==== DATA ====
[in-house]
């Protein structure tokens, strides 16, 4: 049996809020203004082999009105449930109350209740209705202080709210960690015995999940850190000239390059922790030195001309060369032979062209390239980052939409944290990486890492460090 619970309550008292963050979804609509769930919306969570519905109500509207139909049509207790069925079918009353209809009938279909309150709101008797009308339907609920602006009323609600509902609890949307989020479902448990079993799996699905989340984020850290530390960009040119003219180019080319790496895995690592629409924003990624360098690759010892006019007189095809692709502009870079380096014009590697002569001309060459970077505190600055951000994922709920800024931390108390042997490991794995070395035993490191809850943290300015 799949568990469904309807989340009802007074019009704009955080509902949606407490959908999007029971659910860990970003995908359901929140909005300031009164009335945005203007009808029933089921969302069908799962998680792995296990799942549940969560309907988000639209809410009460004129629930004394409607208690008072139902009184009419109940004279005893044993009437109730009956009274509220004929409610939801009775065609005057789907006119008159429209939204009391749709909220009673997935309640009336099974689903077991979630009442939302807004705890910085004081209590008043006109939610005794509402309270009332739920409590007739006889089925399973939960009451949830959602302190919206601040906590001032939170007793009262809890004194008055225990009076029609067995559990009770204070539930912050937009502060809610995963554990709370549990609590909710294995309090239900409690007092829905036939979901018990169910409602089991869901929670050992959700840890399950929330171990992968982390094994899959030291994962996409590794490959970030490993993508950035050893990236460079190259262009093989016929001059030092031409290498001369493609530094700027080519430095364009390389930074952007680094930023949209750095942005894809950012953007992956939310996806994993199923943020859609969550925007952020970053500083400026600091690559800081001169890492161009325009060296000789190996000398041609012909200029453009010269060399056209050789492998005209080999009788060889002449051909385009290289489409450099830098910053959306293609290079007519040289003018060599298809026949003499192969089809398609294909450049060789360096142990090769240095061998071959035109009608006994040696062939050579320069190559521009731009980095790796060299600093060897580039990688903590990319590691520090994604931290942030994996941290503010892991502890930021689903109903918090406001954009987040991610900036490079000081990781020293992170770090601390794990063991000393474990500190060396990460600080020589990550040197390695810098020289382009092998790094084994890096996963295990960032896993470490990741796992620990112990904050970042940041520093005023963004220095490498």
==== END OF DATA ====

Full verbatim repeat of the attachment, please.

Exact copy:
[in-house]
């Protein structure tokens, strides 16, 4: 049996809020203004082999009105449930109350209740209705202080709210960690015995999940850190000239390059922790030195001309060369032979062209390239980052939409944290990486890492460090 619970309550008292963050979804609509769930919306969570519905109500509207139909049509207790069925079918009353209809009938279909309150709101008797009308339907609920602006009323609600509902609890949307989020479902448990079993799996699905989340984020850290530390960009040119003219180019080319790496895995690592629409924003990624360098690759010892006019007189095809692709502009870079380096014009590697002569001309060459970077505190600055951000994922709920800024931390108390042997490991794995070395035993490191809850943290300015 799949568990469904309807989340009802007074019009704009955080509902949606407490959908999007029971659910860990970003995908359901929140909005300031009164009335945005203007009808029933089921969302069908799962998680792995296990799942549940969560309907988000639209809410009460004129629930004394409607208690008072139902009184009419109940004279005893044993009437109730009956009274509220004929409610939801009775065609005057789907006119008159429209939204009391749709909220009673997935309640009336099974689903077991979630009442939302807004705890910085004081209590008043006109939610005794509402309270009332739920409590007739006889089925399973939960009451949830959602302190919206601040906590001032939170007793009262809890004194008055225990009076029609067995559990009770204070539930912050937009502060809610995963554990709370549990609590909710294995309090239900409690007092829905036939979901018990169910409602089991869901929670050992959700840890399950929330171990992968982390094994899959030291994962996409590794490959970030490993993508950035050893990236460079190259262009093989016929001059030092031409290498001369493609530094700027080519430095364009390389930074952007680094930023949209750095942005894809950012953007992956939310996806994993199923943020859609969550925007952020970053500083400026600091690559800081001169890492161009325009060296000789190996000398041609012909200029453009010269060399056209050789492998005209080999009788060889002449051909385009290289489409450099830098910053959306293609290079007519040289003018060599298809026949003499192969089809398609294909450049060789360096142990090769240095061998071959035109009608006994040696062939050579320069190559521009731009980095790796060299600093060897580039990688903590990319590691520090994604931290942030994996941290503010892991502890930021689903109903918090406001954009987040991610900036490079000081990781020293992170770090601390794990063991000393474990500190060396990460600080020589990550040197390695810098020289382009092998790094084994890096996963295990960032896993470490990741796992620990112990904050970042940041520093005023963004220095490498």